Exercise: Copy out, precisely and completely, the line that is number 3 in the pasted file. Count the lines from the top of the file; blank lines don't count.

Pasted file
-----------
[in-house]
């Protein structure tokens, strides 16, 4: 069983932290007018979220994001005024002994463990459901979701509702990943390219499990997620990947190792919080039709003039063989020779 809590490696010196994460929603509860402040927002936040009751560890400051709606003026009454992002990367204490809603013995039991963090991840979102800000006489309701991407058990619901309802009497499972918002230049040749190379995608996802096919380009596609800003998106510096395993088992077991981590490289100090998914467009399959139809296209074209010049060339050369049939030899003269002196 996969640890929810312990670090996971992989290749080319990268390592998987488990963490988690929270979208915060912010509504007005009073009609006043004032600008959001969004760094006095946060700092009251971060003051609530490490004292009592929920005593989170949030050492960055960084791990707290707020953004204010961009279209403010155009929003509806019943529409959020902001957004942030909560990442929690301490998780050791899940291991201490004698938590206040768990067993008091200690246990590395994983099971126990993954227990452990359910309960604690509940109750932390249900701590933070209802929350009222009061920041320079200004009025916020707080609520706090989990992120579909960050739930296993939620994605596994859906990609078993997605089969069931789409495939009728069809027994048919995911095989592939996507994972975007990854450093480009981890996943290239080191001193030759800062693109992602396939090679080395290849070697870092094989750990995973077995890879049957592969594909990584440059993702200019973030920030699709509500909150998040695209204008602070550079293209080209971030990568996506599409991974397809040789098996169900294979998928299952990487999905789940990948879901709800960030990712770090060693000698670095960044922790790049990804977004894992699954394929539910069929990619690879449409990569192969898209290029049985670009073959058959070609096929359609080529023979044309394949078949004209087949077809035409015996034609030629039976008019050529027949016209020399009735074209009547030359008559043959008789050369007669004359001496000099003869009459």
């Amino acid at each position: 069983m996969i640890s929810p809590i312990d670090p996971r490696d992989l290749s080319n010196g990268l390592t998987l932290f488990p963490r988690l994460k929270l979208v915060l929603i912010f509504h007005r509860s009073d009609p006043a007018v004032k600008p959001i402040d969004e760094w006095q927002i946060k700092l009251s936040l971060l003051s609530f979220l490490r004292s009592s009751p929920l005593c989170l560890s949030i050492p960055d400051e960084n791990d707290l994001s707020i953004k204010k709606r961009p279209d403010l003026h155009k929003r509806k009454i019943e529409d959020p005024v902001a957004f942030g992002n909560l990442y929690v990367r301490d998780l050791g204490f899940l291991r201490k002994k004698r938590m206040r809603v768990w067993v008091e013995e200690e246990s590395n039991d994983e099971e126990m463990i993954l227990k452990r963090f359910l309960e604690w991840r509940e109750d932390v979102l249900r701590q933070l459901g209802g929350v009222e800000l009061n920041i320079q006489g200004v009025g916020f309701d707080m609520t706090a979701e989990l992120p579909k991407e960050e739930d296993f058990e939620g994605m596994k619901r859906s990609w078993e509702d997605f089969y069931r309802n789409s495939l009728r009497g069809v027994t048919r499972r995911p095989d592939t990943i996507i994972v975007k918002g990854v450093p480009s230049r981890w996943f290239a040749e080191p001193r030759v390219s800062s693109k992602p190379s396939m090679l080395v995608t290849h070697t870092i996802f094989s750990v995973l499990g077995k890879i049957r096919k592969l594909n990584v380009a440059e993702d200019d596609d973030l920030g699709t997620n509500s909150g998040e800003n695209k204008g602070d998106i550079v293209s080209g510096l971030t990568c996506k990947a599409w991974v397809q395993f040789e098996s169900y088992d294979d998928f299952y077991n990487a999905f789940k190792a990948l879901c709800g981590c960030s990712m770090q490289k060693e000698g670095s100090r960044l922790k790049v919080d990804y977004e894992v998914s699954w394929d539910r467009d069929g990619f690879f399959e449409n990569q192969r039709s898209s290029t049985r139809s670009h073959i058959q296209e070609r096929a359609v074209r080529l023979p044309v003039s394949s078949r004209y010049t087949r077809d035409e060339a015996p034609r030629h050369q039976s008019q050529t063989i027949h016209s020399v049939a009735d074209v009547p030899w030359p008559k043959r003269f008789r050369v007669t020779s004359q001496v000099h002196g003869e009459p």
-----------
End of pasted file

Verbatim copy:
């Amino acid at each position: 069983m996969i640890s929810p809590i312990d670090p996971r490696d992989l290749s080319n010196g990268l390592t998987l932290f488990p963490r988690l994460k929270l979208v915060l929603i912010f509504h007005r509860s009073d009609p006043a007018v004032k600008p959001i402040d969004e760094w006095q927002i946060k700092l009251s936040l971060l003051s609530f979220l490490r004292s009592s009751p929920l005593c989170l560890s949030i050492p960055d400051e960084n791990d707290l994001s707020i953004k204010k709606r961009p279209d403010l003026h155009k929003r509806k009454i019943e529409d959020p005024v902001a957004f942030g992002n909560l990442y929690v990367r301490d998780l050791g204490f899940l291991r201490k002994k004698r938590m206040r809603v768990w067993v008091e013995e200690e246990s590395n039991d994983e099971e126990m463990i993954l227990k452990r963090f359910l309960e604690w991840r509940e109750d932390v979102l249900r701590q933070l459901g209802g929350v009222e800000l009061n920041i320079q006489g200004v009025g916020f309701d707080m609520t706090a979701e989990l992120p579909k991407e960050e739930d296993f058990e939620g994605m596994k619901r859906s990609w078993e509702d997605f089969y069931r309802n789409s495939l009728r009497g069809v027994t048919r499972r995911p095989d592939t990943i996507i994972v975007k918002g990854v450093p480009s230049r981890w996943f290239a040749e080191p001193r030759v390219s800062s693109k992602p190379s396939m090679l080395v995608t290849h070697t870092i996802f094989s750990v995973l499990g077995k890879i049957r096919k592969l594909n990584v380009a440059e993702d200019d596609d973030l920030g699709t997620n509500s909150g998040e800003n695209k204008g602070d998106i550079v293209s080209g510096l971030t990568c996506k990947a599409w991974v397809q395993f040789e098996s169900y088992d294979d998928f299952y077991n990487a999905f789940k190792a990948l879901c709800g981590c960030s990712m770090q490289k060693e000698g670095s100090r960044l922790k790049v919080d990804y977004e894992v998914s699954w394929d539910r467009d069929g990619f690879f399959e449409n990569q192969r039709s898209s290029t049985r139809s670009h073959i058959q296209e070609r096929a359609v074209r080529l023979p044309v003039s394949s078949r004209y010049t087949r077809d035409e060339a015996p034609r030629h050369q039976s008019q050529t063989i027949h016209s020399v049939a009735d074209v009547p030899w030359p008559k043959r003269f008789r050369v007669t020779s004359q001496v000099h002196g003869e009459p």